Are security tools considered to be a part of application lifecycle management (ALM)?
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Security tools are absolutely a core component of application lifecycle management. As the security industry has developed over the years, research has shown security activities are necessary throughout the entire application lifecycle. Numerous commercial ALM products have begun to include security functionality. What’s more, many ALM products include security activities in lifecycle management functionality.
To understand more about this, it’s important to recognize the importance of security at each phase of the development lifecycle. During requirements gathering, security requirements must be considered (in fact, privacy requirements are also an important consideration during this stage). Some lifecycles lump security-related requirements into functional or technical requirements, whereas other lifecycles categorize them apart in order to add emphasis to their importance. Regardless of which categorization method a team uses, accounting for security is critical in the requirements stage. Good ALM applications help teams gather these requirements in the planning or design phase of a project.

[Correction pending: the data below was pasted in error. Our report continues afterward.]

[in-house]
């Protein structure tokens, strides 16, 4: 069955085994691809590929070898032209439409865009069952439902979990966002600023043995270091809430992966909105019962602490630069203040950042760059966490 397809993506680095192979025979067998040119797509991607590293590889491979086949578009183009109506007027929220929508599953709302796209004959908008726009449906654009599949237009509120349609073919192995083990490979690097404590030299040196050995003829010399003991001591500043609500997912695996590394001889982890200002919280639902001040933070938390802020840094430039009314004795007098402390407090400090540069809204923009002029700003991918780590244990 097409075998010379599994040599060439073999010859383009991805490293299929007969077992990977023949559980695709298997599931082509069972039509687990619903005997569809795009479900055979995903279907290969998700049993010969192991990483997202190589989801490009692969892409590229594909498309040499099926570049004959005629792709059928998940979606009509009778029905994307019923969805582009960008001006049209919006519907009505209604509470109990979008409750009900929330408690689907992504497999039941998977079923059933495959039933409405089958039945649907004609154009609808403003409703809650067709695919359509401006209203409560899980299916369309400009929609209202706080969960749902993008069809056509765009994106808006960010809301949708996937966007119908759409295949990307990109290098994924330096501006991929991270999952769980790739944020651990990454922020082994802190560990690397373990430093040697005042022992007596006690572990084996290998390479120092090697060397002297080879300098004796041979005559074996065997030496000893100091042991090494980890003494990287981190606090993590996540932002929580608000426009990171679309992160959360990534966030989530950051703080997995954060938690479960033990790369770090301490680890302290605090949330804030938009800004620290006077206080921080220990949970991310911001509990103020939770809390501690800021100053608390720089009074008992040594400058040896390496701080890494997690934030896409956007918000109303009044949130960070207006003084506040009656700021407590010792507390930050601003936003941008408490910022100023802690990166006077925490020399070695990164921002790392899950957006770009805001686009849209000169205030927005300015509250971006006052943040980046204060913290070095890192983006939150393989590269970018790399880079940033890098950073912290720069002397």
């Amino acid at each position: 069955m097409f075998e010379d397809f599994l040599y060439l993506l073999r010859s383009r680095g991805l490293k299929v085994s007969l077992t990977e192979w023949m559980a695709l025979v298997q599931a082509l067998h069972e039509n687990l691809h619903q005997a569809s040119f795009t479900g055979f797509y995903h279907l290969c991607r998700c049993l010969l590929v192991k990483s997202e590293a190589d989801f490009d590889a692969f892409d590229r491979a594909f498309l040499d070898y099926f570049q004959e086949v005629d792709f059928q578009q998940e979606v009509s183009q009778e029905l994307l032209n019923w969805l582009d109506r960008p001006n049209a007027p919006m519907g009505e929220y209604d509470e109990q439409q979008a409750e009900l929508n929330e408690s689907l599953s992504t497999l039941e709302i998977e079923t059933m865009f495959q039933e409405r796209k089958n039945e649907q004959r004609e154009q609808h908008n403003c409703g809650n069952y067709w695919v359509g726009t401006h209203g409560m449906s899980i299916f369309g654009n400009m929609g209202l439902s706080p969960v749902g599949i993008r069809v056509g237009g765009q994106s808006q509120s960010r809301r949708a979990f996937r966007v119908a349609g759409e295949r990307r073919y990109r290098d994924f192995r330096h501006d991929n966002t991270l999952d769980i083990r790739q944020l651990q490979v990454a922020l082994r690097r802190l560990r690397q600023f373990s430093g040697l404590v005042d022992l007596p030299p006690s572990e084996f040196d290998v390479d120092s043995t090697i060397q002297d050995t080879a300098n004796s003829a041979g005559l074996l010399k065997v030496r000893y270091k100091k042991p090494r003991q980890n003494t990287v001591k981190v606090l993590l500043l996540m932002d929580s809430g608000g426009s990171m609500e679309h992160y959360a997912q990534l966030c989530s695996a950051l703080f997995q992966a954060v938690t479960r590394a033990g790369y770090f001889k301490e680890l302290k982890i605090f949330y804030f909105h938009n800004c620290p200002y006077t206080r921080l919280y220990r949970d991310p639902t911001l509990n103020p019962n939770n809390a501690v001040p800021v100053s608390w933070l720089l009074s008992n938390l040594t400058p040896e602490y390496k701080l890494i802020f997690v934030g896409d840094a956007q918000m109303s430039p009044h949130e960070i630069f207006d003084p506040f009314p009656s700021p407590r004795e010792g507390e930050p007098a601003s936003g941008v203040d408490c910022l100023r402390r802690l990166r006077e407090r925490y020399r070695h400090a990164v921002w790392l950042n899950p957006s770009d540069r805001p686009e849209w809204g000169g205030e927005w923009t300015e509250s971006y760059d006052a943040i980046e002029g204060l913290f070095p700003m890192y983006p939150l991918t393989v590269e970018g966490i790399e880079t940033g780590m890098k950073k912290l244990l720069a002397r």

As the project transitions to the design phase, additional security activities are required. Threat modeling is probably the best-known example of these activities. By modeling threats within application design, product teams can uncover flaws and poorly designed features. They can also identify high-risk areas which will need additional attention during the implementation and testing phases. All of this information creates project output – documentation, implementation tasks, and test cases. In some instances (especially where HIPAA or PCI are a concern) this documentation is required for compliance purposes.
When projects enter the implementation phase, tools become critically important. Static code analysis tools are useful in automating some of the security burden; these tools often come from commercial ALM vendors and can, at times, be integrated into the ALM suite. As the project transitions to the testing phase, test cases are executed which were developed during requirements, design, and implementation phases. Automated security testing tools such as application scanning technologies can aid the team in assessing application security and gathering results. Output from tests can be tied back into requirements, tasks, and test cases. The ALM application helps teams by providing a centralized repository which accounts for all activities within the implementation and testing phases.
As security becomes more mainstream and is seen less as a parallel activity and more as a core practice in the application lifecycle, ALM vendors will include more and more related functionality in their existing product offerings. Teams and customers alike will benefit because security will be seen as an equal partner to other ALM activities such as functional testing or performance testing. Planning, executing and reporting on security-related activities and requirements will become a seamless component of the overall application lifecycle.
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